In the News: Inspection Report Shows Vets Harmed at 52 Nursing Homes
April 19 - Newsblog #30
In the News: Sandwich Diversion Causes Fatal Two-semitrailer Crash
April 26 - Newsblog #31
In the News: Does Premises Liability Cover Goose Attacks?
May 10 - Newsblog #32
Two-week-old N.y. Verdict Offers Takeaways for Slip and Fall Victims
May 17 - Newsblog #33
In the News: Barrel Blast Triggers Wrongful Death Lawsuit
May 24 - Newsblog #34
In the News: when a Product Manufacturer is Not at Fault
May 31 - Newsblog #35
In the News – College Doc’s Sexual Abuse of Students Coming to Light
June 7 - Newsblog #36
In the News – One Week, Four Motorcycle Accidents
June 14 - Newsblog #37
List of Troubled Nursing Homes Released
June 21 - Newsblog #38
In the News: Kansas No-caps Ruling Changes Personal Injury Climate
June 28 - Newsblog #39
In the News: Jury Awards $10.5 Million for Pain and Suffering in Birth Injury Case
July 5 - Newsblog #40
In the News: More Indicted in Last Year’s Duck Boat Tragedy
July 17 - Newsblog #41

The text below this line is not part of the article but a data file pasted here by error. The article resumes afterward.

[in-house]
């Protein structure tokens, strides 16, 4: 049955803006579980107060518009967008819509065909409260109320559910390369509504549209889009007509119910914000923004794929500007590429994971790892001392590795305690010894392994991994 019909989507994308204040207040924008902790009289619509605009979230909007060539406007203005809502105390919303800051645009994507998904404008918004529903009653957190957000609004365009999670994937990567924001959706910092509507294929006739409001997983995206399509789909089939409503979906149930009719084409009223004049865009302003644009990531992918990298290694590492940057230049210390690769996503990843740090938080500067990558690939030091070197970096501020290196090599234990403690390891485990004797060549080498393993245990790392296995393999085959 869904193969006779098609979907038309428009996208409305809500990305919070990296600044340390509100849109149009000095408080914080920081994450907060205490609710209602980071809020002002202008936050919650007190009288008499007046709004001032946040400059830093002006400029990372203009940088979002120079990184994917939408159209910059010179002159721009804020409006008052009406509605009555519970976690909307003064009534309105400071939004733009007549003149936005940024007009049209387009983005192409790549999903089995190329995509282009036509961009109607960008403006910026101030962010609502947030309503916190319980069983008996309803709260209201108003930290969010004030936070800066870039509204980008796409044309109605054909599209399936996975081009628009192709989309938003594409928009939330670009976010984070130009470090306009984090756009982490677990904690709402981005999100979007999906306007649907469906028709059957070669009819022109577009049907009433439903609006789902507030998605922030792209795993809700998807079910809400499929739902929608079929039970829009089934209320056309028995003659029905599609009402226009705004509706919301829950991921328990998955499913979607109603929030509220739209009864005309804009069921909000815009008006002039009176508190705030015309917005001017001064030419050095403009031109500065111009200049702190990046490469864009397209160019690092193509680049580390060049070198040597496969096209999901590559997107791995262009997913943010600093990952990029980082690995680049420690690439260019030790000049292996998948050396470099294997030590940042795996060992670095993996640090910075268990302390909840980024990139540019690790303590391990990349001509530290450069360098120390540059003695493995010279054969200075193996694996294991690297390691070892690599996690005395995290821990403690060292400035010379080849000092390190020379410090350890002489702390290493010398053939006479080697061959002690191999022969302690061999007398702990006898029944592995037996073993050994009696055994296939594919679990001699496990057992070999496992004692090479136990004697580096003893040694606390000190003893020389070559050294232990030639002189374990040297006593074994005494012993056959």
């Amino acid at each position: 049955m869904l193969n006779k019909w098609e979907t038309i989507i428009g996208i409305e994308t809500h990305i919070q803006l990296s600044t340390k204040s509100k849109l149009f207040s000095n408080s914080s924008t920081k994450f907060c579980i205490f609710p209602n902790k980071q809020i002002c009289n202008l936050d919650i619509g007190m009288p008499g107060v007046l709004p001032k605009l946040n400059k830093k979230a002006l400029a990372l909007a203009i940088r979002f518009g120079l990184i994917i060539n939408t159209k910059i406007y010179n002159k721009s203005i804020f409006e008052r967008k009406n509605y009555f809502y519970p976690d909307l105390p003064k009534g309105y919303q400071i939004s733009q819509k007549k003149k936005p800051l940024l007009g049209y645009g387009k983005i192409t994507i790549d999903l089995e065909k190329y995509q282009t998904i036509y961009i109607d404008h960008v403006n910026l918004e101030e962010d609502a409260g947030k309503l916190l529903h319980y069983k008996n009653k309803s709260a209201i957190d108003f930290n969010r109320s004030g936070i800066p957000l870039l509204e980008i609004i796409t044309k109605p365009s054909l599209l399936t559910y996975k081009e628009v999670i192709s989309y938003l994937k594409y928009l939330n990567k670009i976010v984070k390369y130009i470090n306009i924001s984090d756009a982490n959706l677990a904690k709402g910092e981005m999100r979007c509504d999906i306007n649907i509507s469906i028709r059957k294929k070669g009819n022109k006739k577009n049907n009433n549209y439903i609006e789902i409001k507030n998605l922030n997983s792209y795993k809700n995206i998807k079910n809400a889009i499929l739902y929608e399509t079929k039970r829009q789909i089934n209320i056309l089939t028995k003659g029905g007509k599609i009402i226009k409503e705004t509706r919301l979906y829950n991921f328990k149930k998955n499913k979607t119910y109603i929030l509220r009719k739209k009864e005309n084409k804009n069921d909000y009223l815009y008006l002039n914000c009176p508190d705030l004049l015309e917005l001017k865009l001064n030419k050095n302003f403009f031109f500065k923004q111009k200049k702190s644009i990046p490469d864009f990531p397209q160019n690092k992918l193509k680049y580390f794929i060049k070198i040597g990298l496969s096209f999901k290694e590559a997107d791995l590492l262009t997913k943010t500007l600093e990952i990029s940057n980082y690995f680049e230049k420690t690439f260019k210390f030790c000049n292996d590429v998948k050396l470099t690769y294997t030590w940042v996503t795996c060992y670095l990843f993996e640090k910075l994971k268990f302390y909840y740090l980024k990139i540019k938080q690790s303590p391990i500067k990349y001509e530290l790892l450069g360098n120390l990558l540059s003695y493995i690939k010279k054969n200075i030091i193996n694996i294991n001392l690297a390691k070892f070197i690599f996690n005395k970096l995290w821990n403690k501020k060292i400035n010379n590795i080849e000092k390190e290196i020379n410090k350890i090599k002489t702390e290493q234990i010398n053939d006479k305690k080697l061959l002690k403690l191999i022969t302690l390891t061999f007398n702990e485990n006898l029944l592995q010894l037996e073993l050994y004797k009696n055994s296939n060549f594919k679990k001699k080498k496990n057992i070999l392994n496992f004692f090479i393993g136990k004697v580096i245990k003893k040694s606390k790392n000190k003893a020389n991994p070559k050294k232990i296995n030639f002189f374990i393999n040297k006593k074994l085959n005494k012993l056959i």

In the News: Richard Hailey on Litigation Team for Lawsuit Vs. Tesla
July 24 - Newsblog #42
In the News: Malpractice Lawsuit Yields Largest Award in History
August 28 - Newsblog #43
In the News: Trucks V. Passenger Cars – Score 18:116. Everybody Loses


the hand that reads sexual abuse


It’s maddingly ironic, we often complain to each other here at the Ramey and Hailey law firm. Schools exist to train and educate our young people, yet if we’re failing as a community to protect those same youngsters from harm, what have we accomplished? What could have  gone so wrong?

Prior to 2013, Indiana school corporations could run their own background checks when hiring teachers and administrators.  Each school could choose to use a statewide-only background check as opposed to a federal, nationwide check. Then, Senate Bill 160 was proposed, making it mandatory to check for all criminal and sex offender records on a national level.  A small fee charged to the applicant would cover the cost of an FBI-run background check. “”There is no argument….that this bill will help make the screening of applicants for school positions much stronger and help protect school children and other staff more than the statewide-only background checks,” Senator Tom Wyss (R-Ft. Wayne) stated at the time.

How was the system supposed to work?

  • Job applicants needed to list previous employment history, educational history, and references. (For advanced positions, professional certificates needed to be verified.)
  • A national background check was to be done.
  • It was then up to each school to decide which candidates should be disqualified and which were appropriate choices for school-related positions.

As of 2016, how well was the system actually working?